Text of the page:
Branding of architecture

Branding of architecture

An interesting article was written by Max Ottignon, Ragged Edge, back in September 2020. It discussed the idea that the industry of branding failed in it’s main role to communicate it’s own meaning. This is certainly true to an extent. It is also true for many professions that fall under the term “creative”. One that suffers, probably a little more than most, is architecture.

With a background in architecture I have certainly fallen into the category of speaking the language of architecture. It is something that is taught through our training and in working practice. It beds itself into the subconscious to the extent that it becomes everyday language. So much so that we assume everyone around us (family, friends, clients and people we meet) know the language already and are confused when people don’t understand. When I’m discussing the idea of language I should say this isn’t always a spoken language, but visual as well. As an entity, architecture needs this complex language so that people involved can communicate to a level of detail that is required to form the structures and move the industry forward for its continual advancement. However, its use can be counter productive particularly when discussions of branding and marketing come in to play.


One statement I hear when discussing the perception of architecture is that “the architecture sells itself”. Whether this was the case a hundred or so years ago is questionable (I suspect not when looking at the social circles architects surrounded themselves with), but in a modern setting this kind of thinking assumes clients know and appreciate the architectural language. The average person will likely be able to tell when a space or piece of design doesn’t work, but being able to judge great design on how the intricate pieces form a story through a building may be a little lost.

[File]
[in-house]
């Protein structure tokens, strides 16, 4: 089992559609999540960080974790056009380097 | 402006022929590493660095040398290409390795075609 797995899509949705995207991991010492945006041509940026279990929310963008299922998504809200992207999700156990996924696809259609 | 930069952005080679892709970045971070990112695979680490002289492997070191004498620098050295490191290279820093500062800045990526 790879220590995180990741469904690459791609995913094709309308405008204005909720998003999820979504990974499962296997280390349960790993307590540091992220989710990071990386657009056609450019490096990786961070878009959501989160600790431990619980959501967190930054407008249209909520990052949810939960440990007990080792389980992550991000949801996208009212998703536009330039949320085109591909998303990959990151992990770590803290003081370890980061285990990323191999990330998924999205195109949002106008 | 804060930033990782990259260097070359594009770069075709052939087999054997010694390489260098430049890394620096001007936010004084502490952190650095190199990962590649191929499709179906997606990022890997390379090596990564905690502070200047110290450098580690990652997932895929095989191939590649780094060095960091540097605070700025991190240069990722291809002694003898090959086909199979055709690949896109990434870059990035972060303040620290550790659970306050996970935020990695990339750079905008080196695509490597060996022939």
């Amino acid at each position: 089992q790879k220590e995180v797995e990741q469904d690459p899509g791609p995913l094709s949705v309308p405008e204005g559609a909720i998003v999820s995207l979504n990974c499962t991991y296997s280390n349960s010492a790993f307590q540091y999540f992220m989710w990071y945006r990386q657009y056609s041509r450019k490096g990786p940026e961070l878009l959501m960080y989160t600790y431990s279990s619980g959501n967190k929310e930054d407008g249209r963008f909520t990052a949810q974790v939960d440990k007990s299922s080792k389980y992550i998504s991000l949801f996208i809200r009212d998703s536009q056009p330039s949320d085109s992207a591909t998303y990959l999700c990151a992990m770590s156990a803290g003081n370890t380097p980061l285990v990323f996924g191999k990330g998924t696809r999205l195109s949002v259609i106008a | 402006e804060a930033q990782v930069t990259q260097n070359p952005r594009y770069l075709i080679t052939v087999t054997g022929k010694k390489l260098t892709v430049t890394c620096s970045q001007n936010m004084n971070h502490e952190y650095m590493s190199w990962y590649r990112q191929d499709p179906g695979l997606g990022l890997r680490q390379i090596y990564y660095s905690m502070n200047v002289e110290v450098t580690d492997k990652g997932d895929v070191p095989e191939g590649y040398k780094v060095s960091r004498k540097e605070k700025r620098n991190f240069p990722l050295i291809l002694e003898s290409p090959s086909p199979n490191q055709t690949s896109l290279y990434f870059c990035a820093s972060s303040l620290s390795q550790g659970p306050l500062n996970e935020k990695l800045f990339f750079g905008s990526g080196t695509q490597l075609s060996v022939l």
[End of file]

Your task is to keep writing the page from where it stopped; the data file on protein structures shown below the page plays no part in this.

How architects communicate to society is tied into explaining their value as part of the construction process. The stereotypes of architects over complicating a simple extension, or being too expensive to include in the construction process, or too arty to design functional buildings is still engrained into society. It’s a shame that this is the case, especially when designing low impact buildings is necessary to help with our effect on the climate. The value of architects can be as simple as “they create healthy habitats for humans”. This simplification of the process allows people to understand that they won’t get just four walls and a roof, but something that will enhance their lives.


Miscommunication leads the industry to undervalue itself. There’s been a few articles recently and over the years in the AJ regarding undervaluing, underpaying and a toxic race to the bottom price culture in architecture. Similar to Max Ottignon’s conclusion on branding, architecture as an industry needs to come together and change its perception to the world. Communicating clearly and positively about the value that architects bring will help people understand the importance of architects, reducing underpay and free work.

Within most sectors there are subtle differences when it comes to forming a visual identity. Most revolve around how the company’s messaging interacts with its audience. This can be anything from the tone in which the audience are greeted, to the textures of a packaged item. All aspects need to be thought about through the audience’s perspective so that on each interaction the company are leaving a lasting impression. This more subtle aspect of a visual identity isn’t always given the thought it deserves.
Climate Designers UK asked me to produce a short presentation on the topic of environmentally conscious brands. The event was held online on Friday 19 February 2021. You can see the event in the video on youtube and a full transcript of my section below.
“…And for the briefest of moments he saw the full face of the billboard. It was advertising washing powder. Or a car. He has forgotten before he hit the ground.”
Between the Billboards by Owen D. Pomery